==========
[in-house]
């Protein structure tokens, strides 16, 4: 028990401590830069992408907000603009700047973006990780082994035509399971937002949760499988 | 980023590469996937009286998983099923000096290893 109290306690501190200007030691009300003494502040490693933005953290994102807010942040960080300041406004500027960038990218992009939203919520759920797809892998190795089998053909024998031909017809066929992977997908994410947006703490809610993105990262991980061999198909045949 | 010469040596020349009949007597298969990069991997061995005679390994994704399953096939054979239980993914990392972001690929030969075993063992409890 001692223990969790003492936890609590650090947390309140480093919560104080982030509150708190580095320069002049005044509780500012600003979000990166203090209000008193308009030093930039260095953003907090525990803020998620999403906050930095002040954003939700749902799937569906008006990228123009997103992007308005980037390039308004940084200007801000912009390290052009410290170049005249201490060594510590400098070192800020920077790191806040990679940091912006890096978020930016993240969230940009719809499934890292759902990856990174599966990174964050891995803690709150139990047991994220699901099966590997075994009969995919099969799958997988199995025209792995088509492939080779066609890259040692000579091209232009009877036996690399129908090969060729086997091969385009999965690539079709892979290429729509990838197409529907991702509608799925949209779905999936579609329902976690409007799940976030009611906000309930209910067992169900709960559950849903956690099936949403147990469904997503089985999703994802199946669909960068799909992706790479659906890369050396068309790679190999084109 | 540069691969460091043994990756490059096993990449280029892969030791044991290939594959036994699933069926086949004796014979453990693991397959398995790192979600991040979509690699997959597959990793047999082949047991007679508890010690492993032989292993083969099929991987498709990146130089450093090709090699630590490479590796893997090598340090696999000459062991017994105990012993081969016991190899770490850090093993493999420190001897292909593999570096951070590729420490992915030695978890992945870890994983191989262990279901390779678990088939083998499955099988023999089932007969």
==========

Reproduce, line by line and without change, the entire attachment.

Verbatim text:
[in-house]
């Protein structure tokens, strides 16, 4: 028990401590830069992408907000603009700047973006990780082994035509399971937002949760499988 | 980023590469996937009286998983099923000096290893 109290306690501190200007030691009300003494502040490693933005953290994102807010942040960080300041406004500027960038990218992009939203919520759920797809892998190795089998053909024998031909017809066929992977997908994410947006703490809610993105990262991980061999198909045949 | 010469040596020349009949007597298969990069991997061995005679390994994704399953096939054979239980993914990392972001690929030969075993063992409890 001692223990969790003492936890609590650090947390309140480093919560104080982030509150708190580095320069002049005044509780500012600003979000990166203090209000008193308009030093930039260095953003907090525990803020998620999403906050930095002040954003939700749902799937569906008006990228123009997103992007308005980037390039308004940084200007801000912009390290052009410290170049005249201490060594510590400098070192800020920077790191806040990679940091912006890096978020930016993240969230940009719809499934890292759902990856990174599966990174964050891995803690709150139990047991994220699901099966590997075994009969995919099969799958997988199995025209792995088509492939080779066609890259040692000579091209232009009877036996690399129908090969060729086997091969385009999965690539079709892979290429729509990838197409529907991702509608799925949209779905999936579609329902976690409007799940976030009611906000309930209910067992169900709960559950849903956690099936949403147990469904997503089985999703994802199946669909960068799909992706790479659906890369050396068309790679190999084109 | 540069691969460091043994990756490059096993990449280029892969030791044991290939594959036994699933069926086949004796014979453990693991397959398995790192979600991040979509690699997959597959990793047999082949047991007679508890010690492993032989292993083969099929991987498709990146130089450093090709090699630590490479590796893997090598340090696999000459062991017994105990012993081969016991190899770490850090093993493999420190001897292909593999570096951070590729420490992915030695978890992945870890994983191989262990279901390779678990088939083998499955099988023999089932007969």